Authored by Steve Hearts
There are undoubtedly many things in life which are far easier said than done. The path of airing words is often much easier to take than that of action. But if words are not backed up by action, they are empty and useless. The example manifested by our actions often speaks much louder than our words ever will.
Jesus had much to say about this very thing. He said in Matthew 5:19, “Anyone who sets aside one of the least of these commands and teaches others accordingly, will be called least in the kingdom of heaven, but whoever practices and teaches these commands will be called great in the kingdom of heaven.”1
When I was a kid I took great pleasure in correcting and preaching to my family and friends. But most of the time, they had the last laugh, since I would often turn right around and do the exact opposite of what I was telling them. I was told more than once, “You need to learn to take your own advice.”
One Christmas season when I was about nine, my classmates and I were practicing a song for an upcoming Christmas program. Since it was meant to be a special surprise for those who would see it, we were not to tell anyone about it. I repeatedly reminded my classmates of this. But one day, in front of the whole group, I started telling someone all about the song. One of the boys piped up, “Why did you tell us over and over to keep quiet about it if you can’t keep quiet yourself?” And they all roared with laughter.
As embarrassing as this was for me, it served as my first big lesson about “walking my talk.”
Bragging is another thing that can turn people off—especially if nothing is done to give credence to it. When I first started composing songs in my early teens, I constantly bragged about this new “talent” of mine. But when asked to actually play my song for other people, I always chickened out and refused. My mother gave me some good advice. “If you’re not willing to let people hear your songs, then quit bragging about them.”
I love to talk—and I’m sure there are those reading and hearing this podcast who can say the same for themselves. Talking is not inherently wrong, but it’s important for us to remember to back up what we say with our actions. Failure to do so can make us look … well, rather silly.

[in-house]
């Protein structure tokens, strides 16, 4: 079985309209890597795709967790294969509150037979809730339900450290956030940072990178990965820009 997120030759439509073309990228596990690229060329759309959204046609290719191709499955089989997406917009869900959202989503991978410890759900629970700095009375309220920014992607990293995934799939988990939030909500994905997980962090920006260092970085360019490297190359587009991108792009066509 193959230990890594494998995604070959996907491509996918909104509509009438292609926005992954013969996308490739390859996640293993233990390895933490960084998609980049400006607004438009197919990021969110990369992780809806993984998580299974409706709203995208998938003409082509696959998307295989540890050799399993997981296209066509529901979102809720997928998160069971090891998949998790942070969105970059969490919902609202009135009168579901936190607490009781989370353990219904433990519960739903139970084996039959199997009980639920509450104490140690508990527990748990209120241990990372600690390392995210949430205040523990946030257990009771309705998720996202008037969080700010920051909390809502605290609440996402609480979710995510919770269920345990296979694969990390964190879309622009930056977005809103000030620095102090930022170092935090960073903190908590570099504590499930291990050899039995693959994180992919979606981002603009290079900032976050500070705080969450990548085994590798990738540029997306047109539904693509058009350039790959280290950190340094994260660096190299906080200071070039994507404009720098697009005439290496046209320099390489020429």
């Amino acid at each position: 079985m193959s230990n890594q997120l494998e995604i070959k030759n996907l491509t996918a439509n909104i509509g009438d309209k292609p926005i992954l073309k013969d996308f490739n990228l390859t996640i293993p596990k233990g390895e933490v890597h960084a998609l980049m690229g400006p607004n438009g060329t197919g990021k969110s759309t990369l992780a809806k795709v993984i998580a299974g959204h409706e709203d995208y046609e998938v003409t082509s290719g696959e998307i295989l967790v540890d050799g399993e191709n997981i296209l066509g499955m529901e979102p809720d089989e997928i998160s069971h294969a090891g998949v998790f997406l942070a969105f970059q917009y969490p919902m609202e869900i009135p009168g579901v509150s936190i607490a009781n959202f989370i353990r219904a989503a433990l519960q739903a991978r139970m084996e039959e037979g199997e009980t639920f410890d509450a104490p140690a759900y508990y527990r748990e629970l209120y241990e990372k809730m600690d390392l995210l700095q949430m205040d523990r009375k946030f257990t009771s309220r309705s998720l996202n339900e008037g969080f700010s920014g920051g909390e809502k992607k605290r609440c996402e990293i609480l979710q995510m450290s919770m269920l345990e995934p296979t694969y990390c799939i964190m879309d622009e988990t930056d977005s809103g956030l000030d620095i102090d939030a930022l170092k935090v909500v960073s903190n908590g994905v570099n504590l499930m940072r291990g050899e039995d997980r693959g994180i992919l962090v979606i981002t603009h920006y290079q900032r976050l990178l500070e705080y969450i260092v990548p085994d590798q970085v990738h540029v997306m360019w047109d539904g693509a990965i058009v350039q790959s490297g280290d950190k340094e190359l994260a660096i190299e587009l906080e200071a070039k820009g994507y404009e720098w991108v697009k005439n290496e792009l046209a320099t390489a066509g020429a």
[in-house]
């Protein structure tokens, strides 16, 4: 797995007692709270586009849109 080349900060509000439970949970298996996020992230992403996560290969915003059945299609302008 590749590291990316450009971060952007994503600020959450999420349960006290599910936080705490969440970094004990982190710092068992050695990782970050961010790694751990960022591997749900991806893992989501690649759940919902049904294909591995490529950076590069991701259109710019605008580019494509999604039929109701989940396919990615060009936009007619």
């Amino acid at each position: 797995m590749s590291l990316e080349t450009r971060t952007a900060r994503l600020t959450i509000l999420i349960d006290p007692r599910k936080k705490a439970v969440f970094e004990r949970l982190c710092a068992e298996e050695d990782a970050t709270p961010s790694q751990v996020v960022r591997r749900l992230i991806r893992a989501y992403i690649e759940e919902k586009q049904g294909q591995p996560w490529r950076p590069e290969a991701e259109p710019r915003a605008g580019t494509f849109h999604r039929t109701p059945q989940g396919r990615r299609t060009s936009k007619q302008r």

For a long time I believed that it was all about what I said when it came to truly influencing people’s lives. But any words we speak, be it advice we offer or promises we make, have no value if we do not put them into action. Jesus made this clear in His classic parable of the two sons.
“There was a man who had two sons. He went to the first and said, ‘Son, go and work today in the vineyard.’ ‘I will not,’ he answered, but later he changed his mind and went. Then the father went to the other son and said the same thing. He answered, ‘I will go, sir,’ but he did not go.”2
Although the eldest son verbally disobeyed in the beginning, he later had a change of heart and did his father’s bidding. The second son’s promise to obey his father turned out to be useless, because he didn’t keep it.
Don’t get me wrong, words are definitely important and do have their place. And especially when we’re prompted by the Holy Spirit to open our mouths and speak out, we should definitely do so. But in this article I’m emphasizing the fact that words are often not everything.
John tells us in his first epistle, “Dear children, let us not love with words or speech but with actions and in truth.”3
When I was 14, I got to know a dear woman of faith who, at the time, was battling cancer and not expected to live much longer. I accompanied my dad on a quick visit to the hospital she was staying at. Since this was my first time to come face to face with someone so ill, I felt unsure of what to say or do. So, other than the initial greetings, I said nothing as I sat by our friend’s bedside holding her hand. I later berated myself for not attempting to be a bit more expressive and communicative.
By an absolute miracle, this woman pulled through and is still alive today. The last time we discussed that hospital visit, I apologized for being silent the whole time—without offering so much as a prayer or a word of encouragement. She replied, “Don’t worry. You did the right thing. All the other folks who came by to visit me would constantly bombard me with advice on what to eat and what not to eat. Though I knew they meant well, I was growing tired of their constant input. When you came to see me that day, your silence was a comfort and a relief as you sat there just holding my hand.”
The formula to being true to yourself and shining God’s light to those around you is simple: Walk your talk. Be sure of your convictions and principles—and daily put them into action. Furthermore, your “walk” may turn out to be a wonderful adventure, where you will discover truths about yourself that will help you become a better friend to others.
As goes the Steven Curtis Chapman song:
Well, you can run with the big dogs
You can fly with the eagle
You can jump through all the hoops
And climb the ladder to the top
But when it all comes down
You know it all comes down to the walk.4
Well, you can run with the big dogs
Are you ready? Let’s start walking!
1 New International Version
2 Matthew 21:28–30 NIV
3 1 John 3:18 NIV
4 ”The Walk,” by Steven Curtis Chapman
Read by Stephen Larriva. Music by sindustry(CC). Copyright© 2016 by The Family International